Learning how to build web scraper if your source is RSS feed

Learning how to build web scraper if your source is RSS feed

You know that there are a lot of sites that uses RSS feed to distribute content. Many news websites uses RSS, almost all blogs has RSS feed enabled, a lot of other services uses RSS feeds. Good thing about such source is same scraper you build can be used with RSS on any website source, because its standardized and uses same layout everywhere. RSS feed is very simple case, but since you just started to work with our meta-language, we have to start with simple stuff. So we will use Google News as source and teach you to create scrapers yourself.

We will use Google Chrome as our main tool to work with the website. To start, we recommend you to install an extension for Google Chrome: Quick Javascript Switcher – it will let you to quickly turn Javascript off and on for specific websites. This is very handy tool as it let you know how the data is displayed on the page: on the server side or with Javascript (this can be data embedded in the JS on the page, a hidden block on the page that gets visible using JS, or the data is collected by an additional XHR (Ajax) request) . When we work with RSS feed its not necessary to use this extension because RSS doesnt use JS, but its very useful when you work with HTML pages.

Let’s open the page with the top news https://news.google.com/news/?ned=us&gl=US&hl=en in the browser, press Ctrl+F to open search console and try to search word RSS. We will find the link we are looking for at the footer of the page.

Make a web scraper yourself: Searching RSS feed

Its not always you will find RSS feed that easily, sometimes you may need to look in the page source, eg in our blog you need to open page source in your browser and search for RSS:

Make a web scraper yourself: searching RSS feed in the page source

So now we need to pick the link to the RSS feed as we found it on the webpage. To do it you need to right click on the “RSS” and select “Copy link address” option. It will copy URL to the feed to your clipboard.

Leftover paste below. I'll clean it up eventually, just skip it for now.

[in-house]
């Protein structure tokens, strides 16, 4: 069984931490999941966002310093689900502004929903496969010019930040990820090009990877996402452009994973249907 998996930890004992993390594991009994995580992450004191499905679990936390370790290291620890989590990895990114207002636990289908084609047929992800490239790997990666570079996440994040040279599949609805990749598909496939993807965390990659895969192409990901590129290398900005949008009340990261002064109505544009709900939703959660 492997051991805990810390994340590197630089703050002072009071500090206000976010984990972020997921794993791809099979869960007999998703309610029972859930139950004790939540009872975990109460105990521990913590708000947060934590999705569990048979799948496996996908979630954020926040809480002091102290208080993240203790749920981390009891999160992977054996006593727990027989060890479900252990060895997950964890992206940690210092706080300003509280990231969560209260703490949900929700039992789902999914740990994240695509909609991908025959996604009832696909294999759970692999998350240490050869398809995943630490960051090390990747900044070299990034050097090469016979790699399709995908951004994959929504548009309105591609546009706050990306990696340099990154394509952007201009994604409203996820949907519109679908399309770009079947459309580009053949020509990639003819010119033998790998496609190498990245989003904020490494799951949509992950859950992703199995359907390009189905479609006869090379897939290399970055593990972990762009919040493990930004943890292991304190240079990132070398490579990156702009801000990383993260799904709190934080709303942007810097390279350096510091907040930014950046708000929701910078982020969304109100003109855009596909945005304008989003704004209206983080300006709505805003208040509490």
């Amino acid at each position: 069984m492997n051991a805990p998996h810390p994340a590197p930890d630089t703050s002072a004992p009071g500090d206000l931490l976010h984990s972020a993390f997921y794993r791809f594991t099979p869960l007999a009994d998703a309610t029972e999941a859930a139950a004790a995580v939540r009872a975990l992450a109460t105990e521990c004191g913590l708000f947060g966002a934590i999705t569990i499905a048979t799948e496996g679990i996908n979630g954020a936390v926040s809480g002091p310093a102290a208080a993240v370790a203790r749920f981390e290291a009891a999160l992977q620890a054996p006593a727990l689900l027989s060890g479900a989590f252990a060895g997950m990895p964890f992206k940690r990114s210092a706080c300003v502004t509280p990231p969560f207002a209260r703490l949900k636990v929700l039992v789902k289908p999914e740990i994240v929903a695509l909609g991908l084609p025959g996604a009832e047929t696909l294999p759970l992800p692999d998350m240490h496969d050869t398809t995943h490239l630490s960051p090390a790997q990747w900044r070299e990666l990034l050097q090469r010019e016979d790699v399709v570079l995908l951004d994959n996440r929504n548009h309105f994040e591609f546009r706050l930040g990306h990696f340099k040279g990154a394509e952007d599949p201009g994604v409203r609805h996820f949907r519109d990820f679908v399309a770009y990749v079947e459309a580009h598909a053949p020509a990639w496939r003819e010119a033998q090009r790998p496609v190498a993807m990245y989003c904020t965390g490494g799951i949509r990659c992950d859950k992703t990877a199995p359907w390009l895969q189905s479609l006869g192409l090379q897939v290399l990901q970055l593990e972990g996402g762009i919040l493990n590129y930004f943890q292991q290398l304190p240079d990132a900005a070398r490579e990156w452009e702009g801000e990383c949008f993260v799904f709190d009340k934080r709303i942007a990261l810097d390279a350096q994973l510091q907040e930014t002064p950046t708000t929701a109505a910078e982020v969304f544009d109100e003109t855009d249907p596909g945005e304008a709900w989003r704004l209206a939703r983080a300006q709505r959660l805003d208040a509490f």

Make a web scraper yourself: copy RSS feed URL

Now we need to paste (Ctrl + V) URL from clipboard to the address field of the browser and load RSS feed to the browser. URL of RSS feed to Google Top News (just for your reference) is: https://news.google.com/news/rss/?ned=us&gl=US&hl=en. Once you open it, you will see the XML source code for RSS Feed. As you can see it has some header data blocks, we pick feed title from there to put it to our dataset so we could easily identify sorce of record in the future. Its useful if you are gathering data from many sources. Also you can find there many “item” blocks which contains news entries. That data we actually want to scrape, so we will need to have our scraper to iterate over these “item” blocks, extract data from them and put it as record fields to the our dataset.

Make a web scraper yourself: XML source of the RSS feed

In the Diggernaut you traverse the DOM using CSS selectors. Once you load the page you will be in the root of the loaded document, so we need to build our selectors from our current block (root). To get title of the RSS feed you need to extract text from the title tag, which is child of the channel element. Our CSS selector for this field may be channel > title. Now lets define selector for news items. Each item is enclosed into item tag, which is child of the channel element. So again our CSS selector may be channel > item.